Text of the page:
In this week's installment of "The Horse's Mouth," (which, yes, was supposed to publish Monday), Seattle Weekly chats with Pierce County Prosecutor Mark Lindquist about weed.
Specifically, Lindquist -- who was well known for his literary efforts before taking up prosecuting -- explained the decision he shared with prosecutors across the state to drop misdemeanor marijuana possession cases in the wake of I-502's approval. He also explained how he expects marijuana policy to evolve over time, throwing in a Pink Floyd reference for good measure.
Seattle Weekly: Can you explain the thought process that went into dropping pending misdemeanor marijuana possession charges in Pierce County? Was it a no-brainer, or was there some deliberation? Roughly how many cases does the decision affect?
Mark Lindquist: The people spoke through the initiative. Dismissing the cases was the right thing to do in my opinion because 1) it doesn't make sense to continue prosecuting conduct that will be legal in a month, and 2) as a practical matter, I don't think we could sell simple marijuana possession cases to jurors after this initiative passed. We are dismissing about 50 cases. In the Prosecutor's Office, we make decisions for the community every day. Some are difficult, some are easy. This was relatively easy.
What impact do you expect I-502 to have on the Pierce County Prosecutor's Office? How much time has your office spent in the past on misdemeanor marijuana charges?
We prosecute over 10,000 misdemeanors a year and about 100 of those are simple marijuana possession cases. In other words, marijuana cases only account for about one percent of our misdemeanor caseload. This will not have any noticeable impact on our office. Life will be easier for the 50 or so people who are having their cases dropped.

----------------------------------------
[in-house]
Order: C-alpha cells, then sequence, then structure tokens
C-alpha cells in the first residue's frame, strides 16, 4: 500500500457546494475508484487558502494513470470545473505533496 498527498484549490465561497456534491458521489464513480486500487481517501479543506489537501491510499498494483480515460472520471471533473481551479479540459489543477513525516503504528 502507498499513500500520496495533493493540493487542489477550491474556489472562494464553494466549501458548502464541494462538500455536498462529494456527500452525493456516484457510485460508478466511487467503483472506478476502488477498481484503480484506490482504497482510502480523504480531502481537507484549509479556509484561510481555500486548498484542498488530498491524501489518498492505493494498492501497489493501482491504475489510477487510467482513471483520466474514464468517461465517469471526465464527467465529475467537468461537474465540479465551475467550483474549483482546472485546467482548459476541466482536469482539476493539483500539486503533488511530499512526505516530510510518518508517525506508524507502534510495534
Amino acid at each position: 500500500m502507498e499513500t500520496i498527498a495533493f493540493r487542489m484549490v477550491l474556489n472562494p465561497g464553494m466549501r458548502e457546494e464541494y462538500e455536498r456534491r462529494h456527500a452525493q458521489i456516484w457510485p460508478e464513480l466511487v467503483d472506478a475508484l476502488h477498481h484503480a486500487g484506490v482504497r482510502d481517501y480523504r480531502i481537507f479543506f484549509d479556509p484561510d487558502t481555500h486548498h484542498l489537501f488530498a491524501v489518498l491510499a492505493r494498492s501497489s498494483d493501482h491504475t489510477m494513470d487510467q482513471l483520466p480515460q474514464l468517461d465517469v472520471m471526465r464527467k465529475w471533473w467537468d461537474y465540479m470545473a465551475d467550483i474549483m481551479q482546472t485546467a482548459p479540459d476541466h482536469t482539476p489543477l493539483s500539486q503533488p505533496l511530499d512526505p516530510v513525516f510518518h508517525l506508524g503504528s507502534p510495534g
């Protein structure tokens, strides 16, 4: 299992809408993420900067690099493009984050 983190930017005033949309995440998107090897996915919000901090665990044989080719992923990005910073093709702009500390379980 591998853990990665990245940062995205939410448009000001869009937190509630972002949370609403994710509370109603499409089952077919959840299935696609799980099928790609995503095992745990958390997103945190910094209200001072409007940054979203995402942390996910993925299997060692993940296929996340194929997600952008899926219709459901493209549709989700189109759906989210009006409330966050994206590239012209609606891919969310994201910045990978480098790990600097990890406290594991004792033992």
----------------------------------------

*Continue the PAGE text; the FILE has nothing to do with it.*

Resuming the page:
You've worked with King County Prosecutor Dan Satterberg and others in years past lobbying for clarity to the state's medical marijuana laws. Will you continue to do this moving forward, seeing as I-502 doesn't really impact medical marijuana laws?
Yes. I-502 and medical marijuana are separate, albeit related, issues. Clarity is still needed on medical marijuana so patients, providers, and law enforcement all understand the rules.
In your opinion, are there things within I-502 that could use clarification at the legislative level?
I-502 was artfully drafted to win an election. I expect over time there will be clarification to adapt the law to practice. As an initiative, however, it takes a two-thirds vote in the legislature to amend it in the first two years. Until then, the Liquor Control Board is the key player. This agency has been tasked with setting up a system for growing, refining, and distributing marijuana. Possession of less than an ounce of marijuana is legal as of December 6, but currently there is no legal means to obtain marijuana. There won't be any revenue for the state until the Liquor Control Board has figured out how to grow, process, and market marijuana, and do it all in a way that doesn't invite the federal government to kick in their doors.
EXTRA CREDIT! Any predictions as to how the feds will ultimately react to I-502? What do you expect to happen?
You would need a Ouija Board to predict exactly how the federal government is going to initially react to I-502. I can, however, tell you what I think the future looks like. Eventually our laws pertaining to marijuana will resemble our laws pertaining to its intoxicant cousin alcohol. To steal from 'Casablanca" via Pink Floyd, "Maybe not today, maybe not tomorrow, but soon...."